Background: Narrow-band imaging (NBI) is a novel illumination technology for endoscopy that enhances vasculature of the GI tract.
Objective: The aim was to elucidate whether NBI colonoscopy can identify dysplasia in patients with ulcerative colitis (UC).
Design: Cross-sectional study of eligible patients.
Setting: Single center.
Patients: 46 patients with UC.
Interventions: Apparently flat mucosa at each segment and visible protruding lesions were observed by magnifying NBI colonoscopy. The surface structure was classified into honeycomb-like, villous, or tortuous pattern. The grade of dysplasia was determined in the specimens obtained from protrusions and from flat mucosa.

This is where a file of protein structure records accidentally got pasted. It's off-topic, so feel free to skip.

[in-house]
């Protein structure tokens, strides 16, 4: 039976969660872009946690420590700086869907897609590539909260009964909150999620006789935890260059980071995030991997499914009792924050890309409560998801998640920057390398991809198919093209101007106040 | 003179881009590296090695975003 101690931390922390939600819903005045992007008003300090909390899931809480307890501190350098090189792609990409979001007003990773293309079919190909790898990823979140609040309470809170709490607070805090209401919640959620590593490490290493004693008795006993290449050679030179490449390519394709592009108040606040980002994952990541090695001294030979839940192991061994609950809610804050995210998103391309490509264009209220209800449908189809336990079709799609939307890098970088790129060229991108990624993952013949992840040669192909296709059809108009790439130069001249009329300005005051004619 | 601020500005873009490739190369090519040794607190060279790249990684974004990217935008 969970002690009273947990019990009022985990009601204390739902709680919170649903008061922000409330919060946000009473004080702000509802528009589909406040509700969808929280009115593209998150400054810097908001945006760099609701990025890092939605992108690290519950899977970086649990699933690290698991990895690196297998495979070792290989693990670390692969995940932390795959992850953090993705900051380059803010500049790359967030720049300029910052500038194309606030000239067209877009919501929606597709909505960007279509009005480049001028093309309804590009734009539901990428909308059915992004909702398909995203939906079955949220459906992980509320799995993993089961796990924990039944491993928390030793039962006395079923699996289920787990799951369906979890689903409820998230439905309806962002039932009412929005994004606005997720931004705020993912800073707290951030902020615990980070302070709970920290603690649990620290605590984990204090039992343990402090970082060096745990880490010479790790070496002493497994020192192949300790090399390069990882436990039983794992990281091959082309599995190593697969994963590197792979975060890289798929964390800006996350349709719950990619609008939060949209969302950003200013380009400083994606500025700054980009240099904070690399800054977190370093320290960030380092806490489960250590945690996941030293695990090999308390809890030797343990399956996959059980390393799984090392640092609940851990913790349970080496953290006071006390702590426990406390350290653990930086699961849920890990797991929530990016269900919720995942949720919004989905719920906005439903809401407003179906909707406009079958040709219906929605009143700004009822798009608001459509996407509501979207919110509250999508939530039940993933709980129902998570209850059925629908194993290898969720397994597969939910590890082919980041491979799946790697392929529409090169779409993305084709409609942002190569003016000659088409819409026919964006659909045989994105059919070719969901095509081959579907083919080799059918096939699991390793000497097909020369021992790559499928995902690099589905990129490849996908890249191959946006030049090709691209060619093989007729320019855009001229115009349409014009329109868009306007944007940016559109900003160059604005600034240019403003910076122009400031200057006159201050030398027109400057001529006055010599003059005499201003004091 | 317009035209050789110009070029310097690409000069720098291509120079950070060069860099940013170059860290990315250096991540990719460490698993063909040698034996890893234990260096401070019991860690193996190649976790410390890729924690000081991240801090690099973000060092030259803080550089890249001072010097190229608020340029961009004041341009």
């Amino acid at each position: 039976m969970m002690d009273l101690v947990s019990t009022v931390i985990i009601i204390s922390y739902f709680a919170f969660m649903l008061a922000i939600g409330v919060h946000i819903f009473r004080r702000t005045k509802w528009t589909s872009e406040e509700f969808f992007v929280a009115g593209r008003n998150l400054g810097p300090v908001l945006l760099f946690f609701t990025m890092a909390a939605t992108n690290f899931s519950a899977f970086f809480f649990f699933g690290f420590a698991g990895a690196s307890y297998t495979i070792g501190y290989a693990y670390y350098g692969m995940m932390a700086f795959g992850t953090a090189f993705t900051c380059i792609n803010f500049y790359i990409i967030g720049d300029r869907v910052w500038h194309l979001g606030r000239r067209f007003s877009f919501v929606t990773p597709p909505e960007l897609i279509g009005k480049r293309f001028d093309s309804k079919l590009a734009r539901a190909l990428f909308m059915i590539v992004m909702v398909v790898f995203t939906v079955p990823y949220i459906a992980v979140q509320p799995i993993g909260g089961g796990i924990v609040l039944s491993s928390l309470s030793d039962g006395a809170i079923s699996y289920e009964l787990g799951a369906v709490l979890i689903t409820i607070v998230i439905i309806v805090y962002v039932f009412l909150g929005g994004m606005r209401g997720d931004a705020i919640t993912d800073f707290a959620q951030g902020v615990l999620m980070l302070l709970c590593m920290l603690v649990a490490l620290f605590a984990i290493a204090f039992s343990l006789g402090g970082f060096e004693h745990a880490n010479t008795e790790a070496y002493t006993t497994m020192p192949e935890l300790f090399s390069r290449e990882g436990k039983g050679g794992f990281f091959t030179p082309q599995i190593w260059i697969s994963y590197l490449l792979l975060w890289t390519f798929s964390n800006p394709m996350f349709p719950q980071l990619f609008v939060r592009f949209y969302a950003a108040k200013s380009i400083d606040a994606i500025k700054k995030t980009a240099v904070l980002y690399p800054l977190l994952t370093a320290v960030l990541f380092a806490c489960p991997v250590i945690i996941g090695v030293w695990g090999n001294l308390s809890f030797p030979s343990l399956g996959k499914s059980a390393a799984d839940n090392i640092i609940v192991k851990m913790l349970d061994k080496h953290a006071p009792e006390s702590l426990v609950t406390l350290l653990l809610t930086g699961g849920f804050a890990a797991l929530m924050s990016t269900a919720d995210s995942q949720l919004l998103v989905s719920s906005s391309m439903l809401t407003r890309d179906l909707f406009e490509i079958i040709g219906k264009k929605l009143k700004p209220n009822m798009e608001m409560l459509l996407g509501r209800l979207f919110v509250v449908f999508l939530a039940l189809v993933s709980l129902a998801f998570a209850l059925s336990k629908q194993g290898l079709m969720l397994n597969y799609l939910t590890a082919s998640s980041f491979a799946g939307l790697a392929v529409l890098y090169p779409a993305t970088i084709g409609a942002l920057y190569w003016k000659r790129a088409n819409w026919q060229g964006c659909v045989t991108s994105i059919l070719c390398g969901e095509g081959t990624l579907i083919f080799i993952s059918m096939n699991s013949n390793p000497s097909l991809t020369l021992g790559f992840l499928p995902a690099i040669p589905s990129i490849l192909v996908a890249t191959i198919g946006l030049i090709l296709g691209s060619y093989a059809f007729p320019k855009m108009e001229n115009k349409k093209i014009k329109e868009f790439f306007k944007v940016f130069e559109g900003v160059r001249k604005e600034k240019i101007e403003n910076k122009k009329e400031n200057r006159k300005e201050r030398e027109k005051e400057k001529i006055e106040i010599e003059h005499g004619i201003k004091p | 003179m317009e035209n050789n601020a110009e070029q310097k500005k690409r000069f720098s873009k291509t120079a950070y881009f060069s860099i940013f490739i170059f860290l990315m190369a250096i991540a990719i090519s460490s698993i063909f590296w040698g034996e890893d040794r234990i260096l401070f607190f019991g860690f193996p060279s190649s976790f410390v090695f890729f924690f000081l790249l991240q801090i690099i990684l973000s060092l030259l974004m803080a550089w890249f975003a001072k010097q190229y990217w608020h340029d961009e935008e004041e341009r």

Main outcome measurements: The positive predictive value of conventional and NBI colonoscopy for the diagnosis of dysplasia.
Results: A total of 296 sites (20 protruding lesions and 276 flat areas) were examined by NBI colonoscopy. The surface pattern was determined to be honeycomb like in 161 sites, villous in 85 sites, and tortuous in 50 sites. Five dysplastic lesions were detected in 3 patients. A patient had 3 dysplastic lesions and the other 2 had a dysplastic lesion each. The positive rate of dysplasia was higher in protrusions (2/20 sites, 10%) than in flat mucosa (3/276 sites, 1.1%, P = .038; however, correction for the multiple testing of data removes this significance). When the surface pattern was taken into account, the rate of positive dysplasia was higher in the tortuous pattern (4/50 sites, 8%) than in the honeycomb-like or villous patterns (1/246 sites, 0.4%, P = .003).
Limitations: Uncontrolled study.
Conclusions: The tortuous pattern determined by NBI colonoscopy may be a clue for the identification of dysplasia during surveillance for UC.